Beneath the revolutionary skin, the Range Rover Evoque is a rather more evolutionary tale. Because it rolls down the same Merseyside production line as the Freelander, the two cars’ architectures are inextricably linked.
The Range Rover is up to 100kg lighter than the Freelander, though, partly because it is much shorter (at 4355mm it’s shorter than a Volkswagen Golf) and partly because of more extensive use of aluminium, both in its body panels and suspension, and plastics in the body.
That’s part of a drive for greater efficiency, as is the Range Rover Evoque’s electric power steering system, which is fixed to the front subframe, rather than the body, to improve steering feel.
The 2.2-litre diesel used in the Freelander, and in a raft of Ford, Peugeot and Citroën models, has been laid to rest with Land Rover populating the range with two versions of its Ingenium 2.0-litre oilburner - the an eco-friendly and efficient eD4 (available in only driving the front wheels, or 2.0-litre TD4 unit which produces 178bhp. Thumb the starter to fire the diesel and chances are that you’ll be pleasantly surprised by the relative absence of clatter at idle. For initial refinement, it feels to us on a par with this engine’s application in Jaguar’s XF or, in fact, anywhere else that derivatives of this unit have been used to date.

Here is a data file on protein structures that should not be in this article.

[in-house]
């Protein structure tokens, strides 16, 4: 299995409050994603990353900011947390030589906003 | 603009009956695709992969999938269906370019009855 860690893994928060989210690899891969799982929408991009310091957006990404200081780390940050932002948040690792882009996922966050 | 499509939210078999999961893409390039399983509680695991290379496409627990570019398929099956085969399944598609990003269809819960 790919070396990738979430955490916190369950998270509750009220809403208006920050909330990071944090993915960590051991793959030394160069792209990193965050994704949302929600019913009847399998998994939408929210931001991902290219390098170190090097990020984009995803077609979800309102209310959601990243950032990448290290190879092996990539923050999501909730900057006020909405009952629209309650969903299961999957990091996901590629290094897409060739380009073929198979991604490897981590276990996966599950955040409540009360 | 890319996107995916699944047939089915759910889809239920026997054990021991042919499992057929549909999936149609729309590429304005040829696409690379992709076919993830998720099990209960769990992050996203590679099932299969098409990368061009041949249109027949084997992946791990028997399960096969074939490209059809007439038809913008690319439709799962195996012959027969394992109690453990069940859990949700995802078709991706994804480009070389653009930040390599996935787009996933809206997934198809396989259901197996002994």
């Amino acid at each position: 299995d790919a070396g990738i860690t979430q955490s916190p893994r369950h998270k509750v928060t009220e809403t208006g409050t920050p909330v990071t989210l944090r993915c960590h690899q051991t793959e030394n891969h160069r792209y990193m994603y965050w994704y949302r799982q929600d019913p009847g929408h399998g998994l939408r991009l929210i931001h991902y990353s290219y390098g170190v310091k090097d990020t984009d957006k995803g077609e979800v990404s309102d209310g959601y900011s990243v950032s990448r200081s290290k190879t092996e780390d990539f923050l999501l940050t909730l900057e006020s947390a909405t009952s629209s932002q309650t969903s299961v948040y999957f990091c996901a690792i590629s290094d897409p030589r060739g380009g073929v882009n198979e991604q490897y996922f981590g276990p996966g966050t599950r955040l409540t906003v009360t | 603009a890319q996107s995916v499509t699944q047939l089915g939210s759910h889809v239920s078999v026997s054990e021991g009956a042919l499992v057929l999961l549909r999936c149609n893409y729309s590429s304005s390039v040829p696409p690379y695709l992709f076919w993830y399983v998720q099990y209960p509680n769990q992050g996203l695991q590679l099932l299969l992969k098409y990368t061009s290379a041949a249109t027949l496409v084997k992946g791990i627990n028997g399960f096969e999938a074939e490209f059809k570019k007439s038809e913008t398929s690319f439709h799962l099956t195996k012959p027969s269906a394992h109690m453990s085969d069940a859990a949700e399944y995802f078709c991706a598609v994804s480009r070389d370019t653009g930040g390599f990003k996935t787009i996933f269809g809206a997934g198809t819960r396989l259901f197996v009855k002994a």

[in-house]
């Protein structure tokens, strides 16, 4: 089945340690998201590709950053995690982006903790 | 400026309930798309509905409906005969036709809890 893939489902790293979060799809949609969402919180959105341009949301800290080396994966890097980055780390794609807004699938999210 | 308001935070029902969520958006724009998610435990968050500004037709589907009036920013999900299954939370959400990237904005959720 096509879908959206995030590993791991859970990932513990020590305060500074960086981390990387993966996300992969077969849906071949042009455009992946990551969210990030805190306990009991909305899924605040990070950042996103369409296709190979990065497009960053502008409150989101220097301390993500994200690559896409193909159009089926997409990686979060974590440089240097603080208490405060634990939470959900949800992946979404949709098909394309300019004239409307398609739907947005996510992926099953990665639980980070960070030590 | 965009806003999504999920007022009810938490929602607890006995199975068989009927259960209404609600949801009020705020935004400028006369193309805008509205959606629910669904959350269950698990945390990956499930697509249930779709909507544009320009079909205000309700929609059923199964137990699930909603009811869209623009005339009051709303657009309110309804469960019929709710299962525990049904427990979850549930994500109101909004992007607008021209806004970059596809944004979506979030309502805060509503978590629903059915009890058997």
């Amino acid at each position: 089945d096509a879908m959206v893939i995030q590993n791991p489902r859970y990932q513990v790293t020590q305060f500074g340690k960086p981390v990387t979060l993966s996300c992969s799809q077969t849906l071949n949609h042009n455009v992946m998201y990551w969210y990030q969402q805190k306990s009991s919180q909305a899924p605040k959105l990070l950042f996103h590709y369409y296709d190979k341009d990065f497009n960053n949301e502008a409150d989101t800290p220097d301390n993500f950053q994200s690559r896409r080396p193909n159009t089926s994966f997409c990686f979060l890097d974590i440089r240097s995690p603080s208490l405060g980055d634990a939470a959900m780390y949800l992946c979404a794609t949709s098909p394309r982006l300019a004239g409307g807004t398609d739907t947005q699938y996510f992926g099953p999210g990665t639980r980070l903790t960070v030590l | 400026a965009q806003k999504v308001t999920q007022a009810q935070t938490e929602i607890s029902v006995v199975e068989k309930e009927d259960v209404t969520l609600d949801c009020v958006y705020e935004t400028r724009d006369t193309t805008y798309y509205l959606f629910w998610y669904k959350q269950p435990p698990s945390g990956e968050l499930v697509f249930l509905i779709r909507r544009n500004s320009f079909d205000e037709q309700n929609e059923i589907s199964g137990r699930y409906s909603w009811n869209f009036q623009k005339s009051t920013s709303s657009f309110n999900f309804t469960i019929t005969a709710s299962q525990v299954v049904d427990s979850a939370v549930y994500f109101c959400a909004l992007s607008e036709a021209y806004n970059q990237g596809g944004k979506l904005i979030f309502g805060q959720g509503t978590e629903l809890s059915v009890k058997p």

To haul 1815kg, as tested, the Evoque’s 178bhp is on the modest side. At our test track, that power and 317lb ft of torque propelled the Evoque to 60mph in 9.5sec and dispatched 30-70mph in 9.5sec. The claimed maximum is 124mph. These are not poor figures and people do not usually come to SUVs expecting to find they go fast. Most Evoque buyers, however, will not have come to an SUV before and might be a mite surprised by how moderately their monetary outlay performs compared with the estate or coupé they had before it.
The Evoque features Land Rover’s Terrain Response system, which affects not only how the hardware and stability software reacts to different road surfaces, but also how much accelerator movement you need to make progress. Left in either ‘no program selected’ or Dynamic, both intended for road driving, the response is clean and smooth. There’s a little creep from rest, step-off is clean and the six-speed auto feels like it begins to lock up early to give positive shifts.